There is a particular trope - and I'm not sure the name for it right now, sorry - which deals with an Outsider, usually a time traveler, going through actual history and interacting with it (sometimes changing, sometimes being proven unable to change it).
It's a little bit of Been There, Shaped History, a tiny bit of Field Trip to the Past. And the catch here is that the device involved isn't time travel per se; it's the unnatural longevity of one character who touches these stories (so he does travel in time, forward, at the same speed as everyone else, but for a much longer period).
In the comments @Hypnosifl suggests that it sounds similar to Secret History; I don't personally think so because it is not in essence revisionist; it proposes subtle influences to things that we know happened as described rather than suggesting we've been misled about what happened. But there's definitely some sympathetic resonance there.
The Baroque Cycle and Cryptonomicon are both stories in this trope; the only exception is that the Outsider is a character and not, by and large, a first person protagonist. Enoch Root is a man out of time, or a timeless man, or an angel, or a successful alchemist... whatever he is is not mundane, and he's woven throughout all of those books. He shows up for important points and has influence (e.g., providing advice for the teaching made available to the boy Isaac Newton, guiding Randy toward an understanding of how to wield Golgotha).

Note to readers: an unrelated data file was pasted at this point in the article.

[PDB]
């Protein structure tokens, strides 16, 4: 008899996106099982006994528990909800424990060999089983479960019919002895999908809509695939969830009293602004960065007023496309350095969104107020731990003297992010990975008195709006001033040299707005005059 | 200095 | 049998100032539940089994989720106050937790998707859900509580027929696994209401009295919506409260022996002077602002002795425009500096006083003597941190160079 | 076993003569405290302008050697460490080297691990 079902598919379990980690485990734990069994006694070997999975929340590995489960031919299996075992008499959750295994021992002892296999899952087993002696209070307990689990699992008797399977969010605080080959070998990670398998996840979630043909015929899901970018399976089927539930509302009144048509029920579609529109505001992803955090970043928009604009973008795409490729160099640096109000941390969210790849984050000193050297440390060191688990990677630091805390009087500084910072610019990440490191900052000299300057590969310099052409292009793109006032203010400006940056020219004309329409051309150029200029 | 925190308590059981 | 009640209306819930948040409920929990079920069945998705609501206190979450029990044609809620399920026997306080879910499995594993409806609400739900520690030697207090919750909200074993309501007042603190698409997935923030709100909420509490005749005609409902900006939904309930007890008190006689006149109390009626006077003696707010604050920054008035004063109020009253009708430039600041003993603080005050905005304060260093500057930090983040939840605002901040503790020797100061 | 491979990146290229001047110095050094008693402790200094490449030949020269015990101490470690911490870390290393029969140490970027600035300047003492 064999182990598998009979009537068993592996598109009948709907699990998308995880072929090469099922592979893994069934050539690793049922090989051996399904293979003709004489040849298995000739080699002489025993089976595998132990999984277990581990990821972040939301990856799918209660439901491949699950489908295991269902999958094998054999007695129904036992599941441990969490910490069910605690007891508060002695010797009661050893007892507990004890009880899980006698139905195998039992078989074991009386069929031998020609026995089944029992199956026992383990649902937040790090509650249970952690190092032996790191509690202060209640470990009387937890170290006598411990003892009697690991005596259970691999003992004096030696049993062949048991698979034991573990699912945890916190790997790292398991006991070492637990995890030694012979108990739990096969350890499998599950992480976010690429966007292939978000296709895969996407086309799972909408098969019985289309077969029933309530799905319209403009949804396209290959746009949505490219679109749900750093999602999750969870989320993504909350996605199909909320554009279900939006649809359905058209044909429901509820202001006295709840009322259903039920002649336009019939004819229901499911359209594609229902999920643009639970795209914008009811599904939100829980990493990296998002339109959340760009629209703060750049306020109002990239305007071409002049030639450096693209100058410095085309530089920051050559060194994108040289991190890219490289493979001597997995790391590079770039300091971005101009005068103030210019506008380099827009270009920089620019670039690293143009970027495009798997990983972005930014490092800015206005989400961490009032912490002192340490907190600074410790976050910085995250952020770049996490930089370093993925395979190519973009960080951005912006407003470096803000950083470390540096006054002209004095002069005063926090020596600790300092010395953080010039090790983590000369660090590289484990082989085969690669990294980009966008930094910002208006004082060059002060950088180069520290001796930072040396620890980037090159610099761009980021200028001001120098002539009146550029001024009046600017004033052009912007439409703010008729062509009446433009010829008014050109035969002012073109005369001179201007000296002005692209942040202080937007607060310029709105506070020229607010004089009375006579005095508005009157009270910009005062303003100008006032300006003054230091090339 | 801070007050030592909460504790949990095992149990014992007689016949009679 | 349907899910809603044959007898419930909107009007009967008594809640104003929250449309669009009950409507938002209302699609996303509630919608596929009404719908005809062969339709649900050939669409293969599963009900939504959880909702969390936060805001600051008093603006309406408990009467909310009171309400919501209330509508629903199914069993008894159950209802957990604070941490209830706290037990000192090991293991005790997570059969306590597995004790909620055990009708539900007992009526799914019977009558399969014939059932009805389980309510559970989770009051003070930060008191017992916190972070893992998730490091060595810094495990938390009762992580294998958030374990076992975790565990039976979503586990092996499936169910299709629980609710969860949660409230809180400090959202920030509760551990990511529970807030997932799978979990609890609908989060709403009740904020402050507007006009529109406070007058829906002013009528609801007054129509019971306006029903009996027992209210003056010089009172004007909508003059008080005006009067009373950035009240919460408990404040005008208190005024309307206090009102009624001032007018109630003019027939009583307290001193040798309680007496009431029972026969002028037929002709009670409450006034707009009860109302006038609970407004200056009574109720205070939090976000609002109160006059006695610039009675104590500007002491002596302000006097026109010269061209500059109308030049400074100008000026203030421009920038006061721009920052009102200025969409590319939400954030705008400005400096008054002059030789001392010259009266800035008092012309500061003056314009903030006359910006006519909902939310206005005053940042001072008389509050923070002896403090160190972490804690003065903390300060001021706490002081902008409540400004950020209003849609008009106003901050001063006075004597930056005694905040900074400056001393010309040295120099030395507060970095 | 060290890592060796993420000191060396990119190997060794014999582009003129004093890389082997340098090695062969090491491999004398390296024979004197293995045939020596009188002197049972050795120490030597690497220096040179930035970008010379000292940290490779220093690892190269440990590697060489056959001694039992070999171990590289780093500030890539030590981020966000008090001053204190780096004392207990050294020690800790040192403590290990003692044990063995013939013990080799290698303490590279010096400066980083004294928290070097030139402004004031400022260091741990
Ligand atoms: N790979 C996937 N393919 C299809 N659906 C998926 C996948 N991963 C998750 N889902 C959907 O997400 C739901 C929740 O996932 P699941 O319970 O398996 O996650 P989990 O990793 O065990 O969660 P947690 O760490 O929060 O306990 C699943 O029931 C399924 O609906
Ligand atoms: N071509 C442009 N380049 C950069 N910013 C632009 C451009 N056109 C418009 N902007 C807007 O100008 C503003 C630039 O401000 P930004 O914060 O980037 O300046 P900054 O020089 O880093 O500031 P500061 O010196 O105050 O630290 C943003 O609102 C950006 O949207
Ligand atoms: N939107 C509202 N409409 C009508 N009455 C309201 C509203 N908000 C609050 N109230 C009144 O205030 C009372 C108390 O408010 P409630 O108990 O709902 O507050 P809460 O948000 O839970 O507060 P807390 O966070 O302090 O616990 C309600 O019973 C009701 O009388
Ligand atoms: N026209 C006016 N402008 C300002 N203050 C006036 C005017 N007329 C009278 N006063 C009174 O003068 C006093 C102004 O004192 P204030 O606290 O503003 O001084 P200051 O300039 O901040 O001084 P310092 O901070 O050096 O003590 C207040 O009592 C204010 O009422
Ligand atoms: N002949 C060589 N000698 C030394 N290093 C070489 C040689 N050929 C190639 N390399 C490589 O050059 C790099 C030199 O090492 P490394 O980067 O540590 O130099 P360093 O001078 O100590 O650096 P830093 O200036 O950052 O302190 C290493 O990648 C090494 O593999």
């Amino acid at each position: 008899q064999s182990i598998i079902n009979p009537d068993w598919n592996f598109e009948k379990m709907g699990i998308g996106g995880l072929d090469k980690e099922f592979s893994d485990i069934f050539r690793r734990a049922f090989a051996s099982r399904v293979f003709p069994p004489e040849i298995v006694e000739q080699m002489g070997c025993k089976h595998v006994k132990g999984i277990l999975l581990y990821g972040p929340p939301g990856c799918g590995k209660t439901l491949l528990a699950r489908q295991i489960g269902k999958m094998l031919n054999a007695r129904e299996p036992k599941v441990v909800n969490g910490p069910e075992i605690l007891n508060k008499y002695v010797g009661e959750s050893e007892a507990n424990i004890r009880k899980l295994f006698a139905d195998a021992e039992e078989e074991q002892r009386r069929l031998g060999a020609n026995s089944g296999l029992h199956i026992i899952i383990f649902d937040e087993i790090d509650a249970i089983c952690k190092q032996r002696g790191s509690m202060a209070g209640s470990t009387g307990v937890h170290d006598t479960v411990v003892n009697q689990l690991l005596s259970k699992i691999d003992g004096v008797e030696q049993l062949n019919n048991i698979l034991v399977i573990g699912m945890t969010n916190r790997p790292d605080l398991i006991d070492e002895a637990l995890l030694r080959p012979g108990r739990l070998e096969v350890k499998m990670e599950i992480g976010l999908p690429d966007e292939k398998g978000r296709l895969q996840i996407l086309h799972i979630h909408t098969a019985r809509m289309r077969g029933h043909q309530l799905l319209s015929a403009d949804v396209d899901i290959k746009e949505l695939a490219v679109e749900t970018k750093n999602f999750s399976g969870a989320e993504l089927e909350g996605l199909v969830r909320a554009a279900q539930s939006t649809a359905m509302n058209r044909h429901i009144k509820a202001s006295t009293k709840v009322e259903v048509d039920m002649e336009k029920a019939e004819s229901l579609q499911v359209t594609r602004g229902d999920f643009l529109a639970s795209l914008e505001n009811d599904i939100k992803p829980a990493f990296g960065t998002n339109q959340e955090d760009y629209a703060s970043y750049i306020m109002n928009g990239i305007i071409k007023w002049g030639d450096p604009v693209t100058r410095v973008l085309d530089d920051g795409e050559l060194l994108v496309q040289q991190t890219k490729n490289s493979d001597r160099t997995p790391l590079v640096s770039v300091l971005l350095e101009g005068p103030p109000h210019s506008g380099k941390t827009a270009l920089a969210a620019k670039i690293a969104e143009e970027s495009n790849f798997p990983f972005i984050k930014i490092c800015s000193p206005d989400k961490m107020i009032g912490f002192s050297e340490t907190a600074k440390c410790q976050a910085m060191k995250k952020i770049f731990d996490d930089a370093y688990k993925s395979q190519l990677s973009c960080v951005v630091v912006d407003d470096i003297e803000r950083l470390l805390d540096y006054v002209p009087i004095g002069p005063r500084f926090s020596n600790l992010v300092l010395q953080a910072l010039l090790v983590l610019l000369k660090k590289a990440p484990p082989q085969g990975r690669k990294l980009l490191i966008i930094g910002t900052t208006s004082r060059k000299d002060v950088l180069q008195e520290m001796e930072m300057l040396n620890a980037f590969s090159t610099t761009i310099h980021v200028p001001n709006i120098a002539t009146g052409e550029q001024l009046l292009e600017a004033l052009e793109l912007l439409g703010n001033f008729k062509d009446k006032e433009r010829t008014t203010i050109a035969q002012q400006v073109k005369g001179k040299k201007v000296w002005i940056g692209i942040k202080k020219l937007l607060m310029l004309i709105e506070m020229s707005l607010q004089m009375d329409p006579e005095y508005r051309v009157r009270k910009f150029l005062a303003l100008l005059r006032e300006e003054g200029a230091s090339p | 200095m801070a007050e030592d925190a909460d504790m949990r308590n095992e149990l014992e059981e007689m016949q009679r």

I guess I would sum it up as saying the Baroque Cycle is a very mild alternate history but, since there's an character with some sort of eternal life/resurrection magic that seems to be sufficiently advanced technology, that qualifies it for Science Fiction.
(Cryptonomicon, of course, is a little less history and a little more science, but again, Enoch Root has the only magic technology)